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Range Rover picks up new diesel hybrid power

Land Rover outs the Range Rover’s old V8 diesel with two new diesel hybrid I6s

24 Jul 2020

NOT one to do things in parts or halves, Land Rover has not only updated its Range Rover Sport, but its larger sibling as well with the big premium SUV scoring two of the three new hybrid powertrains as the Sport.

 

Replacing the twin-turbo diesel V8 mill, the new hybrid setup is available in two guises, revolving around the same turbocharged 3.0-litre straight-six diesel engine and 48V mild-hybrid system.

 

In D300 guise the system churns out 221kW of power and 650Nm of torque while the gruntier D350 produces 258kW and 700Nm with the latter being available between 1500 and 3000rpm.

 

Official fuel consumption for the pair is rated at 8.6 litres and 9.2L/100km respectively on the WLTP test cycle while CO2 emissions are pegged at 225g/km for the D300 and 241g/km for the D350.

 

“The new six-cylinder diesels feature advanced technologies, such as sequential turbos which produce 90% of peak torque in just over one second, and a new high-pressure fuel injection system, which ensure stunning response and refinement,” Jaguar Land Rover product engineering executive director Nick Rogers said.

 

With all that low-end torque and mid-range power on tap, the D300 will get from 0-100km/h in 7.4 seconds while the even gruntier D350 shaves another three-tenths off to stop the clock at 7.1s, making it both faster and more efficient than the outgoing V8 oil-burner.

 

In terms of petrol offerings, all of the established powertrains have been carried over for the 2021 model year with the familiar six-cylinder, plug-in hybrid (PHEV) and V8 duo all set to return.

 

As before, the P400 six-cylinder turbo unit opens the petrol account, producing 294kW/550Nm.

 

Next in line in terms of power and performance is the P400e PHEV which pairs a turbocharged 2.0-litre four-cylinder engine with a 105kW electric motor to produce a combined 297kW/640Nm, all while consuming just 3.3 litres of fuel per 100km and emitting 75g of CO2 per kilometre.

 

Up to 40km of electric-only range is on offer in the PHEV and its performance undercuts the diesel MHEVs by up to half a second, accelerating from 0-100km/h in 6.8 seconds.

 

For those less concerned about efficiency, the supercharged 5.0-litre V8 will continue to be offered in two versions – the P525 and P565 – still producing the same 386kW/625Nm and 416kW/700Nm with the more powerful version darting from 0-100km/h in 5.4 seconds.

 

All versions of the Range Rover send their power to all four wheels all of the time and rely on an eight-speed automatic transmission, just like the Sport.

 

Despite the new engine line-up, no changes have been made to the Range Rover’s styling for the new model year.

 

While Australian specification, pricing and arrival times are yet to be confirmed, Jaguar Land Rover Australia has confirmed that 37 exclusive 50th Anniversary “Fifty” special edition cars will be making it to our shores.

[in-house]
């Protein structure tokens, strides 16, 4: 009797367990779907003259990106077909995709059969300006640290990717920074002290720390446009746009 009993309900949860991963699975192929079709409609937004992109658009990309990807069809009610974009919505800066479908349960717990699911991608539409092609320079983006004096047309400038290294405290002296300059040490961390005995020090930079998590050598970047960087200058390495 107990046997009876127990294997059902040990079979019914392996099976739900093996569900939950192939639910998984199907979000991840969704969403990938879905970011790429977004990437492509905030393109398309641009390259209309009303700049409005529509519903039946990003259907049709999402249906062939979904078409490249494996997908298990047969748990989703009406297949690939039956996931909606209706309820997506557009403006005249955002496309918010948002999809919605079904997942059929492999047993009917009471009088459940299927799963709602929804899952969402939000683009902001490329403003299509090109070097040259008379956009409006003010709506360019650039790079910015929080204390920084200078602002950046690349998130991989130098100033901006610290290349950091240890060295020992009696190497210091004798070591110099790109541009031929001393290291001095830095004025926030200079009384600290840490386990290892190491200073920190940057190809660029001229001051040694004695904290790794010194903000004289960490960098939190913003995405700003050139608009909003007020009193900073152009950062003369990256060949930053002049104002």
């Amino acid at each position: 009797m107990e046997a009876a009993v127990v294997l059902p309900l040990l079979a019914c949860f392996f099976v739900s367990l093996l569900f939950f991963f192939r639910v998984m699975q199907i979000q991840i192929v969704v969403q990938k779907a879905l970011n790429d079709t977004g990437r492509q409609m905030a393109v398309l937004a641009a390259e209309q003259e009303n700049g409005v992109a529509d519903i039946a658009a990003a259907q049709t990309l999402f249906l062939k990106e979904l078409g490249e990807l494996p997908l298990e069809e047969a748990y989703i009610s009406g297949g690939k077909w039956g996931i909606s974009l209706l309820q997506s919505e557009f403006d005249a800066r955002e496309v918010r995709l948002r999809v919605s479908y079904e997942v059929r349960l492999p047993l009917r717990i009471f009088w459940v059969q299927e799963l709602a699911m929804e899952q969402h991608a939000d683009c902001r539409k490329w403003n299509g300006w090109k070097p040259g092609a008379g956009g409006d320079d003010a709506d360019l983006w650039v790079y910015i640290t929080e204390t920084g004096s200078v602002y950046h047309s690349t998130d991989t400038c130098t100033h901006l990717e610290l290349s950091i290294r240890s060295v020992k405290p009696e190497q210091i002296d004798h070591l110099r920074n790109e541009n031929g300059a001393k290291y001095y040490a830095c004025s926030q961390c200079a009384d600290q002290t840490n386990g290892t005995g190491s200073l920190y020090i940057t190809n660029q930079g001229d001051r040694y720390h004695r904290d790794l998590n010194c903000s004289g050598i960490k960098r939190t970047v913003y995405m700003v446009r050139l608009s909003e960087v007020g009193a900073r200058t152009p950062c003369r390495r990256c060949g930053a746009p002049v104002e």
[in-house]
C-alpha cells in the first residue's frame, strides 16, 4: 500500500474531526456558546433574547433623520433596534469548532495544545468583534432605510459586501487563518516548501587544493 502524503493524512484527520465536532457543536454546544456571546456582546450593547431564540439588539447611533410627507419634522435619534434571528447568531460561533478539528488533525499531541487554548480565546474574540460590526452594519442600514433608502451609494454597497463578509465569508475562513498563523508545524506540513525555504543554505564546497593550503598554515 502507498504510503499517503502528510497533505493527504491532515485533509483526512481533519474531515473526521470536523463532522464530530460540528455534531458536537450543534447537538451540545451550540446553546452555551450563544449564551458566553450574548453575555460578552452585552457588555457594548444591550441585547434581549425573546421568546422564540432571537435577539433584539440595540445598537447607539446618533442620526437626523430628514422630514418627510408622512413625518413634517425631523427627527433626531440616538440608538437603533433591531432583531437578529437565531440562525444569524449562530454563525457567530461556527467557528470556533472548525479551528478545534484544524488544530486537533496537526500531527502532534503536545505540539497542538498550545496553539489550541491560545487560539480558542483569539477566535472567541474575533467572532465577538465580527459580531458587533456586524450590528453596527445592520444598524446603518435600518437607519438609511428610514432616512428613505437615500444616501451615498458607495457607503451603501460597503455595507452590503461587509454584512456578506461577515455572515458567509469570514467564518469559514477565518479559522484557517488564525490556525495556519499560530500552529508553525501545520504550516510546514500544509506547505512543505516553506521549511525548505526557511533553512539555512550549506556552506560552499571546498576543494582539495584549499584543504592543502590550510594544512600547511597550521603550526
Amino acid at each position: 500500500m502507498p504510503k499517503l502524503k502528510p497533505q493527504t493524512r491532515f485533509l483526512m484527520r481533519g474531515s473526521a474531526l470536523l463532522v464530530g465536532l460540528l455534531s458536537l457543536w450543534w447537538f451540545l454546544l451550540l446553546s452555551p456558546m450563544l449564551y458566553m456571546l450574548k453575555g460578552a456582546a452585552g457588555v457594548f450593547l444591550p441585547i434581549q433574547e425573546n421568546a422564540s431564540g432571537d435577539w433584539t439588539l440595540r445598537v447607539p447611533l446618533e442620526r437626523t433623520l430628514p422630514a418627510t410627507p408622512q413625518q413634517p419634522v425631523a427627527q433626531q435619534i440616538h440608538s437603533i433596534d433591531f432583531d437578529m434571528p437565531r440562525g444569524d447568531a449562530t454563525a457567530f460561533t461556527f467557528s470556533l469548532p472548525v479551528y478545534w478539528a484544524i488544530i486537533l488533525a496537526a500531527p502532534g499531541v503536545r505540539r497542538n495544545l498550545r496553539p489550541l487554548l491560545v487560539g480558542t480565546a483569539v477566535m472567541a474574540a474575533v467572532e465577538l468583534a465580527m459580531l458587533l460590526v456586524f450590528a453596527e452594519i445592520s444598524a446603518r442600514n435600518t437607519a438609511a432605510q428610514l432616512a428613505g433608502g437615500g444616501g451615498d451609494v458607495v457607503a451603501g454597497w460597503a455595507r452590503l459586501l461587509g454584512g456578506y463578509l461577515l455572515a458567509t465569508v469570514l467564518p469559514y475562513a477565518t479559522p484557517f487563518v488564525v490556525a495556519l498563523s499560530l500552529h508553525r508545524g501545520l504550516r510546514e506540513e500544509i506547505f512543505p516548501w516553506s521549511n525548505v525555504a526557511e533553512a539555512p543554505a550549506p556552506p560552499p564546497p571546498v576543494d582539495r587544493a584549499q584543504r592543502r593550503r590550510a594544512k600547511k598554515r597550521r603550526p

Only 1970 ‘Fiftys’ will be produced globally with the top-spec Autobiography trim-level set to be used as the donor vehicle.

 

To distinguish it from its regular stablemates, the Fifty will brandish Auric Atlas grille surround, bumper and side vent accents, tailgate finisher and Autobiography badge while the whole package will roll on the choice of two unique sets of 22-inch alloy wheels.

 

Completing the look will be exclusive ‘Fifty’ badging smattered both on the exterior and interior along with unique, individual vehicle number badging on the centre console.

 

As for the normal line-up, global standard equipment will include Apple CarPlay and Android Auto, built-in 4G WiFi hotspot, 12-inch digital instrument cluster, 10-inch head-up display, dual infotainment touchscreens, 10-inch rear entertainment screens, Meridian audio systems and up to 17 electrical sockets including USB plugs, HDMI connectors and 12V charging points.

 

Standard safety gear will include a rear camera, lane departure warning and emergency braking, front and rear park distance control, cruise control and a speed limiter while a series of optional driving packs including blind spot monitoring, lane keep assist, automated parking and traffic sign recognition will be available.

 

In keeping with its off-road heritage, all Range Rovers ride on adjustable air suspension and come with two-speed transfer cases and the Terrain Response 2 drive modes.

 

“Over 50 years, the Range Rover has established a reputation for stunning refinement and pioneering capability, and the latest model takes this heritage to the next level with technologies like Adaptive Dynamics and Terrain Response 2,” Mr Rogers said.

 

“Thanks to the dedication and hard work of our Jaguar Land Rover family, our luxury SUV has an awesome breadth of capability, both on-road and off-road, in any environment.”

 

So far this year ending June, JLR Australia has sold 112 Range Rovers, accounting for 5.6 per cent of the $100,000+ upper large SUV segment.

 

These figures signify a 49.3 per cent sales drop compared to the same period last year and are well off the pace of the segment leading Mercedes-Benz GLS (503 sales, 25% segment share).


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